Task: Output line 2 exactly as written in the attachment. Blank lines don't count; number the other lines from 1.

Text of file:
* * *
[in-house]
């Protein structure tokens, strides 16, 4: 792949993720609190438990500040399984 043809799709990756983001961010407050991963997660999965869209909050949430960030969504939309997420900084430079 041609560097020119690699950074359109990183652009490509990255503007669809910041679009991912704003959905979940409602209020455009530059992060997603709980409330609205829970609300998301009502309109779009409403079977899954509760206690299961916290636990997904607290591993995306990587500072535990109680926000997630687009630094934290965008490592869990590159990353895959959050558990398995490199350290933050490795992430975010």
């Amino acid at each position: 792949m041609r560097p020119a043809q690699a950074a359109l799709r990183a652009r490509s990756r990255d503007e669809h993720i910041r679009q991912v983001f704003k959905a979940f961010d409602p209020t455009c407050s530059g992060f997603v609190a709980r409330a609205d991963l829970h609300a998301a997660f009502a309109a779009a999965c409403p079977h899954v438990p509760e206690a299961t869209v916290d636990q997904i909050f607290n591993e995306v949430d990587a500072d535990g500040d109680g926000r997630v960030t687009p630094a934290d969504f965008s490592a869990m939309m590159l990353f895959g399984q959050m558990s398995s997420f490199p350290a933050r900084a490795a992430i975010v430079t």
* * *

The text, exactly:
């Protein structure tokens, strides 16, 4: 792949993720609190438990500040399984 043809799709990756983001961010407050991963997660999965869209909050949430960030969504939309997420900084430079 041609560097020119690699950074359109990183652009490509990255503007669809910041679009991912704003959905979940409602209020455009530059992060997603709980409330609205829970609300998301009502309109779009409403079977899954509760206690299961916290636990997904607290591993995306990587500072535990109680926000997630687009630094934290965008490592869990590159990353895959959050558990398995490199350290933050490795992430975010």